“Come to Daddy” begins by quoting Shakespeare and Beyoncé in the same frame, and it only gets loopier from there. But no matter its oddball turns, Kiwi director Ant Timpson’s wild, unpredictable debut manages to deliver a gory hilarious father-son reunion saga with a surprising degree of confidence in the silly-strange nature of the material — a sentimental story about death and rediscovery that explodes into violent mayhem even as it maintains an earnest connection to the conundrum at hand. It’s an absurd gross-out romp that turns into a tearjerker.
Timpson, whose producing credits include the grotesque midnight whatsit “The Greasy Strangler,” certainly has a handle on his lurid material, but star Elijah Wood helps give it heart. As a baffled pariah named Norval, the actor delivers one of his most endearing characters in recent memory: a wide-eyed, mustachioed hipster who obscures his insecurities with high fashion and fancy lies. When Norval shows up at his estranged father’s remote seaside mansion as the movie begins, he wanders through a vast, empty green landscape as the wind sweeps through, and his top hat careens off-screen. He freezes into a silhouette of confusion, and it’s the first indication of strange circumstances beyond his control.
Timpson’s ominous visual flair sets the stage for an elegant thriller, and the first act of “Come to Daddy” unfolds as a dark comic thriller. When Norval arrives at the mansion, he introduces himself to the stern man with cruel eyes (Stephen McHattie) who opens the door as his long-lost son. The older man looks puzzled, curious, and not exactly thrilled by Norval’s arrival, even though Norval says he received a letter from his old man asking him to visit. Not having seen his dad since his toddler years, Norval — whose mother raised him under posh circumstances in Beverly Hills — seems to eager to develop an adult relationship.
But McHattie’s bawdy, inebriated character quickly makes it clear that a tender reunion is not in the cards: As the pair settle into the living room, he intimidates Norval by poking holes in his claims of being a successful deejay back home, and later threatens violence against the poor guy in a drunken rage. Norval, whose troubled family history has led to his own history of substance abuse, can barely process this reality check before circumstances take an even more dire turn, and he’s suddenly left alone in the sprawling abode to contemplate his emotional turmoil against the dramatic ocean backdrop.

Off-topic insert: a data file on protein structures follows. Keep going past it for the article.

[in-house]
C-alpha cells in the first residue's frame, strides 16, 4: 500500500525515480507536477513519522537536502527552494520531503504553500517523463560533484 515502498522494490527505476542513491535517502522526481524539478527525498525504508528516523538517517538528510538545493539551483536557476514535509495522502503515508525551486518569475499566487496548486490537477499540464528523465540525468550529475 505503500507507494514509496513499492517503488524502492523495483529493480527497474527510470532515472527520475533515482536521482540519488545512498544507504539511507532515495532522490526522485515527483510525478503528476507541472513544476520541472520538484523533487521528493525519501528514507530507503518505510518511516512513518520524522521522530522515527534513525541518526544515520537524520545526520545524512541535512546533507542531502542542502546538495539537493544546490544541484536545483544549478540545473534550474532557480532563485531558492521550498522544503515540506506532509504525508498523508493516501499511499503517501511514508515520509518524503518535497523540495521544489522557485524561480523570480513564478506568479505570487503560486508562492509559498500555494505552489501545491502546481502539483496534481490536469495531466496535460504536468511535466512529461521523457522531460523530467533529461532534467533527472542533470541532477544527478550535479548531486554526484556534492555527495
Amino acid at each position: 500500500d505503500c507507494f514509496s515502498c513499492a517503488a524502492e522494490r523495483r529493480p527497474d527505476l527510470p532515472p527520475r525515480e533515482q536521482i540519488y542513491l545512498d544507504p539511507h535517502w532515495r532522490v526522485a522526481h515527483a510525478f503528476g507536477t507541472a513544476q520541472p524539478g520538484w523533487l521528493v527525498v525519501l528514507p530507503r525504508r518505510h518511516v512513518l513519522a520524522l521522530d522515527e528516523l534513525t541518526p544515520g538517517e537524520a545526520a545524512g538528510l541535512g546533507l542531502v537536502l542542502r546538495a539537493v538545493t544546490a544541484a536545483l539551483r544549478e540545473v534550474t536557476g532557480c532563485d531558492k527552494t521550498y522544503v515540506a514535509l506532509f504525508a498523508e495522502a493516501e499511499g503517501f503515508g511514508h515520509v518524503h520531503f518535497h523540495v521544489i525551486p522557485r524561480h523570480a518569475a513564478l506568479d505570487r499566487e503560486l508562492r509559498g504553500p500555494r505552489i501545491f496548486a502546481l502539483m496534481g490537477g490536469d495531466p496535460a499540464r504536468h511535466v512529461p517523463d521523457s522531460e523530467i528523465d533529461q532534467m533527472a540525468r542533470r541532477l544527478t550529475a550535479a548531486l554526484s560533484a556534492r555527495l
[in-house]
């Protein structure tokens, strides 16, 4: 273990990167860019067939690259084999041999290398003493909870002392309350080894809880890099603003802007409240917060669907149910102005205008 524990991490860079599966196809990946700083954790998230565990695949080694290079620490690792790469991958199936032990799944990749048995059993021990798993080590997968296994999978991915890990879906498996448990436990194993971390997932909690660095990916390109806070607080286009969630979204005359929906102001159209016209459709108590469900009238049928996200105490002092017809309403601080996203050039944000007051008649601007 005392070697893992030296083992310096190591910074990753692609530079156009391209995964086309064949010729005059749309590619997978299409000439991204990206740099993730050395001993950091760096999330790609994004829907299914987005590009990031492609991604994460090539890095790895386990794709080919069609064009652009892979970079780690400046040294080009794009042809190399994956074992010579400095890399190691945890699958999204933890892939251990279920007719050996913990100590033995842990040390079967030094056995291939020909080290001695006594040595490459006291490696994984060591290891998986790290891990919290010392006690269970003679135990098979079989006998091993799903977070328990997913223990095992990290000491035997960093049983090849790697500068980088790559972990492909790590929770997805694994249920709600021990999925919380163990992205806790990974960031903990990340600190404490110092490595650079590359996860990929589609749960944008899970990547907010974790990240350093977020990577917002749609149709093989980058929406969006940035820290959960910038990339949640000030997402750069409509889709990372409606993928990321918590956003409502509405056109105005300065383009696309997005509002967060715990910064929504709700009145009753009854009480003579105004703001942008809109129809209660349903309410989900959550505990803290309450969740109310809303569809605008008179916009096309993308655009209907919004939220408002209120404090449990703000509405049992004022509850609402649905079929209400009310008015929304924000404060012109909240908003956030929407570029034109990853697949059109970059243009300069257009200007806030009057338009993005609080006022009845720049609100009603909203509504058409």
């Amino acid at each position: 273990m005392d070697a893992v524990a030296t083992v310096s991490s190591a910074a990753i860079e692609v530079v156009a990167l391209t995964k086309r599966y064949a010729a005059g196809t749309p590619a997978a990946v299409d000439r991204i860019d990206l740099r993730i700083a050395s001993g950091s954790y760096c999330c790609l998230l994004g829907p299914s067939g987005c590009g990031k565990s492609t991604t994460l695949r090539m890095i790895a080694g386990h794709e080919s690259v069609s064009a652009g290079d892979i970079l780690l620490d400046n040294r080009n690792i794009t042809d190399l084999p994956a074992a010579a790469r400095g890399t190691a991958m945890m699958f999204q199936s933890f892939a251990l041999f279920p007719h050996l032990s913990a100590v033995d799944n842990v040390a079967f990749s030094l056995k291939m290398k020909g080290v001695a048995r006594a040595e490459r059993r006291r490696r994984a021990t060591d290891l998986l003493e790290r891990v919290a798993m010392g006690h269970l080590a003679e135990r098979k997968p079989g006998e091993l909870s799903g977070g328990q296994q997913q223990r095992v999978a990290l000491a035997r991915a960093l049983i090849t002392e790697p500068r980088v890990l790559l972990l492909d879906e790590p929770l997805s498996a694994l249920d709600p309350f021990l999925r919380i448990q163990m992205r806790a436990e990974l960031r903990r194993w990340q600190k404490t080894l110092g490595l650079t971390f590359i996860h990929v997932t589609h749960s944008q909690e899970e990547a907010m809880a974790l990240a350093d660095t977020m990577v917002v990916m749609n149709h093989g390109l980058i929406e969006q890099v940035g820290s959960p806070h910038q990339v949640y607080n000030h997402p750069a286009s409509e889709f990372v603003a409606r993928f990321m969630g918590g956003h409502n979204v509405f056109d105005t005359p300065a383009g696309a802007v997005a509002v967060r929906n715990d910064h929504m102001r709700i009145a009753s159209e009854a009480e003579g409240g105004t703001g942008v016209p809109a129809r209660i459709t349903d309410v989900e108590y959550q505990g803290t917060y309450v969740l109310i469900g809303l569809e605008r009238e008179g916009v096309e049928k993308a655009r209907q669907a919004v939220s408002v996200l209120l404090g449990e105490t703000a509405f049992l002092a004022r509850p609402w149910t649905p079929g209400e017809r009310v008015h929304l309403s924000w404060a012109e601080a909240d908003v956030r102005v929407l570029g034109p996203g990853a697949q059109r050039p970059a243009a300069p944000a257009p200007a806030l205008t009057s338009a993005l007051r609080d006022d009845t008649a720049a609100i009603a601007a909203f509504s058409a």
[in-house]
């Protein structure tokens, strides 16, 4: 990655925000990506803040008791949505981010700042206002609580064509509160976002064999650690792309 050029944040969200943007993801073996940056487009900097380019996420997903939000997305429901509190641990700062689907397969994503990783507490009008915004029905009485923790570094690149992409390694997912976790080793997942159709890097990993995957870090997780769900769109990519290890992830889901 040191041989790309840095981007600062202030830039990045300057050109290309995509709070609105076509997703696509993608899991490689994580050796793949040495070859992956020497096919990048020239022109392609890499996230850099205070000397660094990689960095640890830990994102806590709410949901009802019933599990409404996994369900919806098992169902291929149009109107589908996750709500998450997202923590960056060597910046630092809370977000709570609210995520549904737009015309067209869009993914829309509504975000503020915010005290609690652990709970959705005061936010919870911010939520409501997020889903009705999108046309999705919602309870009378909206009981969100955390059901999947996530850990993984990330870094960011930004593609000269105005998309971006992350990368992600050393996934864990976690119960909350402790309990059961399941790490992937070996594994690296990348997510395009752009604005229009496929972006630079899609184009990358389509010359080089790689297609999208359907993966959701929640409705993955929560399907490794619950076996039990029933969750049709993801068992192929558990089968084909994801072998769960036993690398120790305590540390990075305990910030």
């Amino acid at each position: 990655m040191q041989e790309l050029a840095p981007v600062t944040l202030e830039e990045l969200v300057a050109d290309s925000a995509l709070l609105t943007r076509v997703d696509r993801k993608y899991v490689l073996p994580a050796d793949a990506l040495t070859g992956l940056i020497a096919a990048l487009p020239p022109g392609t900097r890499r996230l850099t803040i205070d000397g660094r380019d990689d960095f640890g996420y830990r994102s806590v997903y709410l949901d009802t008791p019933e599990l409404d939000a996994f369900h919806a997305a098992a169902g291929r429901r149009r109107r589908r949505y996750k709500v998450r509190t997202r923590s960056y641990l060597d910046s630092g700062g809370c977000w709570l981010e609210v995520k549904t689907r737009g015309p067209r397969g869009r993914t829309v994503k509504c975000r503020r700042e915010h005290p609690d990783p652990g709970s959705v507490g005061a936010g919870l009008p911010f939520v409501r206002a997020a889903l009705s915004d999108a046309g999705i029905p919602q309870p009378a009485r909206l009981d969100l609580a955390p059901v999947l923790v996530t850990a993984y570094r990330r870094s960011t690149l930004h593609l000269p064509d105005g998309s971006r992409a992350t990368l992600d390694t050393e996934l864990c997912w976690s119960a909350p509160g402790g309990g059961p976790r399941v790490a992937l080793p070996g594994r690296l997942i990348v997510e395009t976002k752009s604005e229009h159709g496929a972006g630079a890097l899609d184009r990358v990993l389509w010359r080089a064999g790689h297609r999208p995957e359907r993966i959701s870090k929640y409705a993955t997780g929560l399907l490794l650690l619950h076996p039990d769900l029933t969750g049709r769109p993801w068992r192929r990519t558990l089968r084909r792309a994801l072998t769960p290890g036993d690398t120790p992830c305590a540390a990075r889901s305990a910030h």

But…not for long. It would ruin the ride to reveal too much about the complications that suddenly put Norval in danger and lead to new revelations about his past, but Timpson manages to pad out the running time with a menacing slow-build. After he hears strange sounds at night, Norval begins to suspect he’s being haunted by his personal demons, but the reality is at once more shocking and ludicrous. As it shifts gears into a fast-paced tale of dumb criminals and ruthless scheming, “Come to Daddy” loses some of the awe-inspiring intrigue of its first half. But when Norval suddenly faces a range of cartoonish threats, from knives to fecal-encrusted pens, the movie settles into a different kind of escapism.
With shades of early Peter Jackson and “Evil Dead II,” the mayhem builds to a relentless pileup of chaotic circumstances, most of which unfold within the claustrophobic confines of a single interior set. It’s there that two-bit criminals played by Michael Smiley and the great Martin Donovan become central to Norval’s survival, as he contends with the risking stakes of a situation he never signed up for. But in a strange way, the gruesome events become an ideal metaphor for the often messy process of confronting family bonds that burst apart long ago.
Once the full scope of that drama has been revealed, “Come to Daddy” struggles to maintain its zany energy through the final act, and a concluding hotel room showdown unfolds like a quirky, half-hearted sketch comedy in the shadow of the more alluring weirdness leading up to it. Even so, it’s punctuated by a violent act so cartoonish and bizarre it brings the story back to its strengths. Meanwhile, Wood’s frozen look of astonishment at every new twist epitomizes the outrageous, winding pathway of the movie’s plot.
As Norval stumbles into a climactic encounter, “Come to Daddy” arrives at the attempted reconciliation the character has pursued from the start, while it doesn’t happen the way he’d envisioned it, the movie finds its way to a bizarre form of closure that illustrate Timpson’s confidence in this strange genre brew. By the end, it all suddenly clicks: The finale conjures a series of poignant images to convey the idea that cruel people still have the potential for empathy, and family bonds can transcend even the bloodiest of circumstances.
“Come to Daddy” premiered at the 2019 Tribeca Film Festival. It is currently seeking U.S. distribution.